Study objective: To assess the effectiveness of a nosocomial tuberculosis (TB) program at an urban teaching hospital.
Design: Retrospective review.
Setting: An urban teaching hospital, the University of California, San Diego Medical Center (UCSD), which cares for 25 to 30 culture-proven pulmonary TB cases (>80% of which are smear-positive) per year.
Study population: Health-care workers.
Measurements: (1) Purified protein derivative (PPD) conversion rates. (2) Cases of active TB among health-care workers. (3) Compliance rates with isoniazid (INH) preventive therapy.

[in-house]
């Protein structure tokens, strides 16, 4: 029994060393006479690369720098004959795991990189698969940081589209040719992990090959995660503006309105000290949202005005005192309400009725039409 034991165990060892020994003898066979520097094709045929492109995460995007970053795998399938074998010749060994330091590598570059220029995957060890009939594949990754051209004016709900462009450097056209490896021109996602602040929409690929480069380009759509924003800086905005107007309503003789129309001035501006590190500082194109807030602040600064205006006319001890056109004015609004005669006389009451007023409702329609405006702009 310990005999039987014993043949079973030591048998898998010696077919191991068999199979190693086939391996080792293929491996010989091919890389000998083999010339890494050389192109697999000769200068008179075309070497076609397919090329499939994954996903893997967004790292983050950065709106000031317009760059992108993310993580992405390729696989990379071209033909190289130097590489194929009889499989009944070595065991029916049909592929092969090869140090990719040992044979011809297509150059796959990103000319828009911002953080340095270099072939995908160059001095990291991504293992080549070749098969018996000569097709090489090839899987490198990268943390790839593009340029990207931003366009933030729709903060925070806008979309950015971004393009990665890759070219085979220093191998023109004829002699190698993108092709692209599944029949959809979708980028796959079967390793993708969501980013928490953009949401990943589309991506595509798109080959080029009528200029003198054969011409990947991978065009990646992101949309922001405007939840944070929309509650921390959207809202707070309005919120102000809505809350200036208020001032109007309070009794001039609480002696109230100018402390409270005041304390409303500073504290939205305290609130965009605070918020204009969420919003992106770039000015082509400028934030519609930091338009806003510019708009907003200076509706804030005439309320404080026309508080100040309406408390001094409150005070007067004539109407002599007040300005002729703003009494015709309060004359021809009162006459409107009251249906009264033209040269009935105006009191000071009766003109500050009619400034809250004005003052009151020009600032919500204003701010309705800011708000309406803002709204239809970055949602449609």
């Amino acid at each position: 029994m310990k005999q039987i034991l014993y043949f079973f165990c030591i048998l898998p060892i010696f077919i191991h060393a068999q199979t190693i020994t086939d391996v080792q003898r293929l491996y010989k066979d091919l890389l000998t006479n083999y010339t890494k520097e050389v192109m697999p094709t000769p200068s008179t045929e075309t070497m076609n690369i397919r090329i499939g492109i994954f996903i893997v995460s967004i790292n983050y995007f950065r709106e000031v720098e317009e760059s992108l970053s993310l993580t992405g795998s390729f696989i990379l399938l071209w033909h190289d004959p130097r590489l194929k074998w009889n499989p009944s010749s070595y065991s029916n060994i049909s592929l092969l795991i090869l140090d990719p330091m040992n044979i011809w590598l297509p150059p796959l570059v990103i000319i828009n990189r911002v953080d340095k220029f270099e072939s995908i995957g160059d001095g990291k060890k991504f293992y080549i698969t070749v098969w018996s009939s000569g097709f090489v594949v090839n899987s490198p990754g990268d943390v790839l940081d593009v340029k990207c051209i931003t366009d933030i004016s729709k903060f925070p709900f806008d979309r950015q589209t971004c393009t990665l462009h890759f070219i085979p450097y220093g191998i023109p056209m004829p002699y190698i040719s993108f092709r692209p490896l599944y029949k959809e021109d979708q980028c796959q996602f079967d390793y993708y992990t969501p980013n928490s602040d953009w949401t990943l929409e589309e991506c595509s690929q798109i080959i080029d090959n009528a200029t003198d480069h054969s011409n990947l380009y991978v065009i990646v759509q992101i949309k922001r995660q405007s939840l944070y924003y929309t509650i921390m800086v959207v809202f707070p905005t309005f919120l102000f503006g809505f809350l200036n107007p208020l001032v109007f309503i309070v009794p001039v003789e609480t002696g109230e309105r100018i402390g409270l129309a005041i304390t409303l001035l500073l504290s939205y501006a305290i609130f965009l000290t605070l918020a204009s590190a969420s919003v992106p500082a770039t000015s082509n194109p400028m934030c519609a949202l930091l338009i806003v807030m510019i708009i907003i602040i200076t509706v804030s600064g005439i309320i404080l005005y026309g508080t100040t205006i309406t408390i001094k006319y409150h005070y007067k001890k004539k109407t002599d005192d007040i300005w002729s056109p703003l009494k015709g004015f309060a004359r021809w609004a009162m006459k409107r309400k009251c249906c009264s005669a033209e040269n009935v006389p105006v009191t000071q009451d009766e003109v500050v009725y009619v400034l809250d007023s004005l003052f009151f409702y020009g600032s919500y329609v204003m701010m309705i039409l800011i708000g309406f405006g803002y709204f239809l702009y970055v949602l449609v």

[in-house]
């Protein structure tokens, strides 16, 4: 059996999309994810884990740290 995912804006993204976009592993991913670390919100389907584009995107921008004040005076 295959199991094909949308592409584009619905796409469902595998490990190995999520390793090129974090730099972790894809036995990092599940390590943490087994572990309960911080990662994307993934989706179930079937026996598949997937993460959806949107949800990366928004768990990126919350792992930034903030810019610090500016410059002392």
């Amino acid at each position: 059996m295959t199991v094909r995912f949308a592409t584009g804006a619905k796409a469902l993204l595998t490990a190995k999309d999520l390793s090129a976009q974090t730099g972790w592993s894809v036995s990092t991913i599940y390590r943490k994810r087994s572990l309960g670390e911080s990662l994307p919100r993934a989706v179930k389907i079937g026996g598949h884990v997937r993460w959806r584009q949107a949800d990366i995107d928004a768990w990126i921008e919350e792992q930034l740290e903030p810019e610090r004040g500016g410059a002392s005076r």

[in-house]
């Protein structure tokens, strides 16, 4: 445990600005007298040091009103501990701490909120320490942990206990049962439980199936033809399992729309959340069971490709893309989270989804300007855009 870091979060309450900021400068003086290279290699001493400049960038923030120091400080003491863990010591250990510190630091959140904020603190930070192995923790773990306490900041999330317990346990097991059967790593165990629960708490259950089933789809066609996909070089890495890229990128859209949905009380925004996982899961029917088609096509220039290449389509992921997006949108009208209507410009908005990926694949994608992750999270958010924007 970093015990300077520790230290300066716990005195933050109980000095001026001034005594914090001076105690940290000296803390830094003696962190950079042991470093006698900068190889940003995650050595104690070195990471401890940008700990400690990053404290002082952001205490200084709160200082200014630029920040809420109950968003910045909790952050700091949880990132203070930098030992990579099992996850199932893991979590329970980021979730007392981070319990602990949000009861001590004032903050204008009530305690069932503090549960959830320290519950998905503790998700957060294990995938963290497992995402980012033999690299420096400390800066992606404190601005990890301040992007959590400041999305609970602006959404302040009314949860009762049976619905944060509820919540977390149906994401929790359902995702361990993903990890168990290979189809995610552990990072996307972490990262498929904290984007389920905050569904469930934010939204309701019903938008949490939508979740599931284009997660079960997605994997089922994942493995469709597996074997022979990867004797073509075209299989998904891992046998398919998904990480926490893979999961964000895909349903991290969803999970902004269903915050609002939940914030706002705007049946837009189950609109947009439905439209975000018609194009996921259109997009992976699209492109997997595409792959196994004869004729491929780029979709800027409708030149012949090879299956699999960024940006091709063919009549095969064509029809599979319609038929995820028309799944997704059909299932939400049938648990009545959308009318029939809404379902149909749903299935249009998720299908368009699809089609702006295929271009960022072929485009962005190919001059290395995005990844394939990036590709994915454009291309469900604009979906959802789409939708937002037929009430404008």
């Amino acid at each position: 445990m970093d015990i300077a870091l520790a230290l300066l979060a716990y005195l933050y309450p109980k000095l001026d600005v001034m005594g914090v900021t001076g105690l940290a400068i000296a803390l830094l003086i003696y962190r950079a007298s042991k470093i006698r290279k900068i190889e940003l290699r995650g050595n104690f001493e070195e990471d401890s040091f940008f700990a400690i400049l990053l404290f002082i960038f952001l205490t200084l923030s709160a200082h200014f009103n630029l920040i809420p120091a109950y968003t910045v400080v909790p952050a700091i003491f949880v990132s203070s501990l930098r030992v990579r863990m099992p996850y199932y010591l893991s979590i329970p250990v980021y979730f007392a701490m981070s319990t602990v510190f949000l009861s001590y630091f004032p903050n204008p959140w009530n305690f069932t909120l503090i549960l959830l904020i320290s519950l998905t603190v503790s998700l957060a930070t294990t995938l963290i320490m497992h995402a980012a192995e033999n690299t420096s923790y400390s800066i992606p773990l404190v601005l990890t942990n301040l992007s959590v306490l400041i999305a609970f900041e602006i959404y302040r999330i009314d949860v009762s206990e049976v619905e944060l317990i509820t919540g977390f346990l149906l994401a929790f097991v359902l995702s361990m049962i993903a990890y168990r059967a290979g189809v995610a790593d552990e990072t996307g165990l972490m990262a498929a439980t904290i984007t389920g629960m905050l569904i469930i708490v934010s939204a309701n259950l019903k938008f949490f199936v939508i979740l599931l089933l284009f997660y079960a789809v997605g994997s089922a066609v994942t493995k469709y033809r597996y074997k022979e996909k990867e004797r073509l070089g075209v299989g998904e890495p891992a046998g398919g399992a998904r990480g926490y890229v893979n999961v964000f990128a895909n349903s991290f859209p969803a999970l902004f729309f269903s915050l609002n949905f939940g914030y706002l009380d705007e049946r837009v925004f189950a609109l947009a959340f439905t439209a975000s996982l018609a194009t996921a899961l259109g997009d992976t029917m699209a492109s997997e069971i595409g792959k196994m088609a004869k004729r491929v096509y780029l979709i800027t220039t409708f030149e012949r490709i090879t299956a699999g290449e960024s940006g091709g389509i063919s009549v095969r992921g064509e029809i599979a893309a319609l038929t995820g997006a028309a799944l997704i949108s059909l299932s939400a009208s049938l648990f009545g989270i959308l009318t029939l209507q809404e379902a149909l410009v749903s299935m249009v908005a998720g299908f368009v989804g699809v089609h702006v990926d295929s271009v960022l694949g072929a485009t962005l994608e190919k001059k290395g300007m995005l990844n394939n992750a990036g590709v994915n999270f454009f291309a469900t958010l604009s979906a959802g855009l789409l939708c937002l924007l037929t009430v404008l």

Results: The UCSD program was evaluated for the years 1993 to 1995. The PPD conversion rate among established employees was 0.6%. Of 556 employees who had an exposure, 494 (88.8%) were compliant with follow-up. Three hundred thirty-seven were skin-tested (the other 157 already had a known PPD >10 mm). Only 2 of 337 (0.6%) converted. One case of active TB, unrelated to any documented hospital exposure, was discovered in 3 years among approximately 5,000 employees per year (follow-up for convertors, 18 to 54 months). Only 48.4% of eligible employees completed at least 6 months of INH preventive therapy.
Conclusions: UCSD's TB control measures appear to be effective in the prevention of nosocomial transmission of TB. Despite poor compliance with INH preventive therapy, cases of active TB among health-care workers were rare.